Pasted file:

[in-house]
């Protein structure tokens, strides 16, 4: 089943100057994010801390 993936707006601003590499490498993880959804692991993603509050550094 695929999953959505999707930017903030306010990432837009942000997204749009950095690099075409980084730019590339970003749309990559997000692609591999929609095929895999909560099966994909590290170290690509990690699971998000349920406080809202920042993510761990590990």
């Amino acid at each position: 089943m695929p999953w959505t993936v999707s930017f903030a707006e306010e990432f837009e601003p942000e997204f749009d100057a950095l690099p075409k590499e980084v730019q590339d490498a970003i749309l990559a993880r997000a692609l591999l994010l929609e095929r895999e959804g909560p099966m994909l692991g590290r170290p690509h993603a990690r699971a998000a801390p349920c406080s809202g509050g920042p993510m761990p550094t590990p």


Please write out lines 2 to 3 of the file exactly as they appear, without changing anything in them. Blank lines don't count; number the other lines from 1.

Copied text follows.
């Protein structure tokens, strides 16, 4: 089943100057994010801390 993936707006601003590499490498993880959804692991993603509050550094 695929999953959505999707930017903030306010990432837009942000997204749009950095690099075409980084730019590339970003749309990559997000692609591999929609095929895999909560099966994909590290170290690509990690699971998000349920406080809202920042993510761990590990």
């Amino acid at each position: 089943m695929p999953w959505t993936v999707s930017f903030a707006e306010e990432f837009e601003p942000e997204f749009d100057a950095l690099p075409k590499e980084v730019q590339d490498a970003i749309l990559a993880r997000a692609l591999l994010l929609e095929r895999e959804g909560p099966m994909l692991g590290r170290p690509h993603a990690r699971a998000a801390p349920c406080s809202g509050g920042p993510m761990p550094t590990p």